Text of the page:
Formula 1 is under pressure to react after an 18-year-old Dutch driver died in a horror T-bone crash at the fabled Spa-Francorchamps circuit in Belgium.
F1 will race at Spa in less than a month’s time, at the scene of Formula 2 driver Anthoine Hubert’s fatal crash in 2019.
And what happened to 18-year-old Formula Regional European driver Dilano van’t Hoff at Spa this weekend was a nearly-identical T-bone crash at the very same Eau Rouge-Raidillon section.
Unlike the Hubert crash, however, it occurred in treacherous weather conditions.
“I really don’t know if it’s the track or just the speed and visibility,” said F1 legend Fernando Alonso when asked to comment in Austria.
Many are suggesting that the offending section of the Spa layout needs to be urgently changed – while others even wonder if F1 should simply ban wet weather racing altogether.
“It’s not that we can’t drive in wet conditions, when we see all these red flags, delays and fans getting frustrated at home and things like that,” Alonso said.
“It’s just how the cars work now, and visibility is so bad that we can’t drive on certain circuits at certain speeds.
“I don’t know if it’s a problem with Spa itself, but it’s something we can’t allow to happen again. It has to be the last one,” he insisted.
“And yes, I would change this dangerous section,” said Alonso.
His Aston Martin teammate, Lance Stroll, was furious about motor racing’s latest tragedy.
“It’s not fair what happened,” he said. “That corner needs to be looked at and changed because we’ve lost two young talents in like five years.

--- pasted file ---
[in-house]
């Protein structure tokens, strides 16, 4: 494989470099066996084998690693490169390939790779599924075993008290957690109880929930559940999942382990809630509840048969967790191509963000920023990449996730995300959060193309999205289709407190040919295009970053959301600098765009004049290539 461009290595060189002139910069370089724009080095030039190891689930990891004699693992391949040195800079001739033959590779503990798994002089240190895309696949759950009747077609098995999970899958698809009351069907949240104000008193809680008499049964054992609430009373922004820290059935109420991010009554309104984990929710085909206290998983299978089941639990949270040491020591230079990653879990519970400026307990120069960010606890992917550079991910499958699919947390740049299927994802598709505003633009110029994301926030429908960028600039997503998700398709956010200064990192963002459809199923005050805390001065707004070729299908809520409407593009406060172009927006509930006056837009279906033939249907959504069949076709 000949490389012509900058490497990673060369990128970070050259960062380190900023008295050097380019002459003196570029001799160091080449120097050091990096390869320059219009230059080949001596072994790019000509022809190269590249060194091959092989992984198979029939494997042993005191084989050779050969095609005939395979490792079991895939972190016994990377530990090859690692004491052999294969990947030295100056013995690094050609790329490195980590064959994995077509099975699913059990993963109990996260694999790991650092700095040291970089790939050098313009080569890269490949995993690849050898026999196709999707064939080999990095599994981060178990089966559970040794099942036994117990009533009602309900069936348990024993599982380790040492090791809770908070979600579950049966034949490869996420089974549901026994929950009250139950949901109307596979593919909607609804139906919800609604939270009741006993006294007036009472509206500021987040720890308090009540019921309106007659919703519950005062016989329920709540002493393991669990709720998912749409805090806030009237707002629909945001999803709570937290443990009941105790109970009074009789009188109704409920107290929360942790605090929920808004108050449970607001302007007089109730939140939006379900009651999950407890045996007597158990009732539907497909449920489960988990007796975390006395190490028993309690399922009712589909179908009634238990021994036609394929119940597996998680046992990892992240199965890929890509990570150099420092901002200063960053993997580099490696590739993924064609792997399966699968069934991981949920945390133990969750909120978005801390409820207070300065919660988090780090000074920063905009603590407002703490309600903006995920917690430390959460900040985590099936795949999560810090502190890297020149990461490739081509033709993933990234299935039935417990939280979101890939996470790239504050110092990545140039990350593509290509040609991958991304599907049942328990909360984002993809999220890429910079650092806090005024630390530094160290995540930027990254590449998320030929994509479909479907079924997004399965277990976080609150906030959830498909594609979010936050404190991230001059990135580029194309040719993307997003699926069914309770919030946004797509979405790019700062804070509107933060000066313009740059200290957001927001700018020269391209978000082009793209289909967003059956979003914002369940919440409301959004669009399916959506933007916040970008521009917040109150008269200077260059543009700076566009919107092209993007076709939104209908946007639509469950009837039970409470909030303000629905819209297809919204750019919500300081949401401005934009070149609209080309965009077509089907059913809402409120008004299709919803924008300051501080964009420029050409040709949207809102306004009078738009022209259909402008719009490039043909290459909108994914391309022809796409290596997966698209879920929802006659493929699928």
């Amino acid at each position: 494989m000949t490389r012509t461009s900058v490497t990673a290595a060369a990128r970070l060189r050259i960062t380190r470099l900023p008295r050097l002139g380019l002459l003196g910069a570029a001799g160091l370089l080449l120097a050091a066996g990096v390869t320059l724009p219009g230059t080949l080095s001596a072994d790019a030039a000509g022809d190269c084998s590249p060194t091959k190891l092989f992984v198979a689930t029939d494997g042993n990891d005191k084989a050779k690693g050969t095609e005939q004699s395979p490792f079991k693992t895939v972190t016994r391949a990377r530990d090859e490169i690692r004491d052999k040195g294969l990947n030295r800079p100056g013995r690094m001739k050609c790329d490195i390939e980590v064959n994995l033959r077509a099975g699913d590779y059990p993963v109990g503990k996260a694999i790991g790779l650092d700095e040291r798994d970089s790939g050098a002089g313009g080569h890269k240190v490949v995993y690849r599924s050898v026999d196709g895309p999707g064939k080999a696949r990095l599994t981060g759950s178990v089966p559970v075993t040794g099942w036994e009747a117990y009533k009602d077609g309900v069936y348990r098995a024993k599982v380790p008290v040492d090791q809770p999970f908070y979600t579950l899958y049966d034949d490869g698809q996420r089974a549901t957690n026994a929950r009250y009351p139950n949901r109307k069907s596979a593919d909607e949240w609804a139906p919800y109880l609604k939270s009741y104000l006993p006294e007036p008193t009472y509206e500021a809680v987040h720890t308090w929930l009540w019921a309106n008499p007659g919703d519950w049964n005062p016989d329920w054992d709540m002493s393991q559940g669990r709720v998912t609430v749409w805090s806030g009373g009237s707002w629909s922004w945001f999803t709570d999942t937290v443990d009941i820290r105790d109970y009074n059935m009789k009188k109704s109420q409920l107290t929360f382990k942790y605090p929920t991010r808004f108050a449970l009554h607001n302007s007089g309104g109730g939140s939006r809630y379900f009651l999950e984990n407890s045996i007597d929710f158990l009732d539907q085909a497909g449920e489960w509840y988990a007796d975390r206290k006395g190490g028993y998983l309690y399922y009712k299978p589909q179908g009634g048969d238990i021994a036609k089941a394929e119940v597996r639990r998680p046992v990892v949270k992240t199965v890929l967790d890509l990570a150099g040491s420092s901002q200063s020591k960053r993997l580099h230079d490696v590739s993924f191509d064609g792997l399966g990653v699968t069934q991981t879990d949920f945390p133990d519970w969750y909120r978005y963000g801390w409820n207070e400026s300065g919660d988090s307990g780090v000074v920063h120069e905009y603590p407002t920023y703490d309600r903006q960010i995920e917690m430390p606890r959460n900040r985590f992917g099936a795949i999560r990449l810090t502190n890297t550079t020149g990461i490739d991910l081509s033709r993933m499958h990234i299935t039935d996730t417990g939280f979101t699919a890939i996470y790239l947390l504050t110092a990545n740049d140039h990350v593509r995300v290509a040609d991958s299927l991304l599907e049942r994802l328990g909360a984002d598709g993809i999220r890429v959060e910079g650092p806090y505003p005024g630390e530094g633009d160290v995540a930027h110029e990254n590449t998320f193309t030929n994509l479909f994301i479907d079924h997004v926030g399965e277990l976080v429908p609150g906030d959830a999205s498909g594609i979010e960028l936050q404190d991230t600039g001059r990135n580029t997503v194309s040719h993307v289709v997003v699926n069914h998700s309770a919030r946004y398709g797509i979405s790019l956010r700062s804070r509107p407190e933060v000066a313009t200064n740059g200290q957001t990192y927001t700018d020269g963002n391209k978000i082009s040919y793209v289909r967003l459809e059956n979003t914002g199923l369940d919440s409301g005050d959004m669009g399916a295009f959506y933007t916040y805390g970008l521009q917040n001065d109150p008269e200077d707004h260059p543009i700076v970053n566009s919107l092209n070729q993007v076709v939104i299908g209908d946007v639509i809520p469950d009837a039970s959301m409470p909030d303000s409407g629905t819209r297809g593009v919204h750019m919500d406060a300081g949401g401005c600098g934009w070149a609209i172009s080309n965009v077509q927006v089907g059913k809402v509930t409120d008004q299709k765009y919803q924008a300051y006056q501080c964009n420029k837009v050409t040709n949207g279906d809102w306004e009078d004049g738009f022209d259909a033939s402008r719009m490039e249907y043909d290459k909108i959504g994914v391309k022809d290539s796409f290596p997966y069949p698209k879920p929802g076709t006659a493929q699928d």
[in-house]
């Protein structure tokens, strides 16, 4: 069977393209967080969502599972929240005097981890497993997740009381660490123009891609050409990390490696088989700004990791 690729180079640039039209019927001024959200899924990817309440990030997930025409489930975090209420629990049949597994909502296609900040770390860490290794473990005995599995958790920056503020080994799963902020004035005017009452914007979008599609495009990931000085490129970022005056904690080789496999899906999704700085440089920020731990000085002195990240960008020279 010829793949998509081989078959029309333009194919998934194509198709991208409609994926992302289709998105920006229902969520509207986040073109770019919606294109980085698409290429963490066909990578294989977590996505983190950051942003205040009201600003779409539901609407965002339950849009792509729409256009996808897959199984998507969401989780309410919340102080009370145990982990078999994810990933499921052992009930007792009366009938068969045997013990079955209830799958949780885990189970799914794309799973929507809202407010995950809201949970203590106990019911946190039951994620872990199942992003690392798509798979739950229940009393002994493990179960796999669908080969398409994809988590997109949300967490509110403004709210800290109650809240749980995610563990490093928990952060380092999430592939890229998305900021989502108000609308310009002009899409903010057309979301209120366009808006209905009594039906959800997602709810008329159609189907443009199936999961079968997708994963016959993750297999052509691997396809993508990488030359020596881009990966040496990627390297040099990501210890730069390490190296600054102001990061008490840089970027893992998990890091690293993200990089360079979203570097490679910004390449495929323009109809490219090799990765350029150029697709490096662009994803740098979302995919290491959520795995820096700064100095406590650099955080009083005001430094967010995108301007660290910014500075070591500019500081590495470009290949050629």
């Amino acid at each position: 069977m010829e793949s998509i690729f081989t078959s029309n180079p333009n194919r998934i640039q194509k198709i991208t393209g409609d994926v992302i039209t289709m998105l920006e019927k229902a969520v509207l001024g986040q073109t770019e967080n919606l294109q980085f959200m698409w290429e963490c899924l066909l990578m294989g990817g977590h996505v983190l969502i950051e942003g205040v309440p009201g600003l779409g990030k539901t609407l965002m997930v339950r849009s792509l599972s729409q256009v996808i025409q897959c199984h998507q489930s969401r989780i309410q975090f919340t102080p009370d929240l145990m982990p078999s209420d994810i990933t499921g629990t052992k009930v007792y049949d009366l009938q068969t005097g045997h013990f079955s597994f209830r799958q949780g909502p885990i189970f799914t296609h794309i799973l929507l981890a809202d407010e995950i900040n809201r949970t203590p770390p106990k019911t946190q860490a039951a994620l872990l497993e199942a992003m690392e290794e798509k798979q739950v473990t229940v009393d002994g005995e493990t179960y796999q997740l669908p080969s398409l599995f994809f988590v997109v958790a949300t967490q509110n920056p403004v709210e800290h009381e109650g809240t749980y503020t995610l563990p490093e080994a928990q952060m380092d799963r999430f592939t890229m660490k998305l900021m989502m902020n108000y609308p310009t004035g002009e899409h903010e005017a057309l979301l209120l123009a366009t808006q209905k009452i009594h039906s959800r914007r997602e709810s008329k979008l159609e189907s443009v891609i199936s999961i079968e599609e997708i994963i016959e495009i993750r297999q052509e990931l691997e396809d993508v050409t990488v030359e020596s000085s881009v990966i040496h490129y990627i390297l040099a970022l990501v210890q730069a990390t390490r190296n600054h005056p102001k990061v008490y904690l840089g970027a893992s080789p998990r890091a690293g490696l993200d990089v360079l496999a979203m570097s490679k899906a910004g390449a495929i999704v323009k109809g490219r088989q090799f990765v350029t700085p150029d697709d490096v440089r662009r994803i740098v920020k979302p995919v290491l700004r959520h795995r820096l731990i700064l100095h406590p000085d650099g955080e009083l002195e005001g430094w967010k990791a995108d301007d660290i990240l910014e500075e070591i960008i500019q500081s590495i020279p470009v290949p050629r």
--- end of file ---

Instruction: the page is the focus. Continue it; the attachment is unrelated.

“It needs to be changed, just that corner. We’re going to go there in a few weeks. Every time we go through there, we put our lives on the line.”
Stroll said F1 will be under pressure to react to the situation with urgency.
“We’ll be playing with fire in a couple of weeks’ time,” he said. “Again. And not just us, the F2 kids, F3 kids, everyone that goes through that corner every week.
“Even if it’s dry, and someone loses their car, it’s a blind corner, you hit the wall and come back into the middle of the track. A car comes at you at 300 plus kilometres an hour – you’re toast.
“We’ll talk about it among the drivers in the meetings, but sometimes it doesn’t go further.”
Dilano van’t Hoff’s Dutch countryman Nyck de Vries says it’s correct that this latest fatality has put a dark cloud over the otherwise loved Spa circuit.
“I think that’s fair,” he told De Telegraaf. “Hopefully changes can be made to prevent situations like this in the future. That’s the first priority.”
And it’s not just the drivers who are upset about what happened at Spa this weekend.
“I’m sure the FIA will study all the circumstances and decide what needs to be improved,” said Mercedes boss Toto Wolff.
“We all love Spa because of its uniqueness, but we need to understand if there is something else to pay attention to. The lives of young drivers must be protected.”
1996 world champion Damon Hill told RTBF: “The FIA will have to look into the survival cell so that it can resist when a car hits it so violently.
“Visibility is another problem,” he said. “I drove in the rain at Spa very often, but should you be driving when you can’t see anything?
“The drivers like the challenge of racing in these wet conditions, so should we remove the risks of keep the thrill despite the danger? So there are those two contradictory elements.”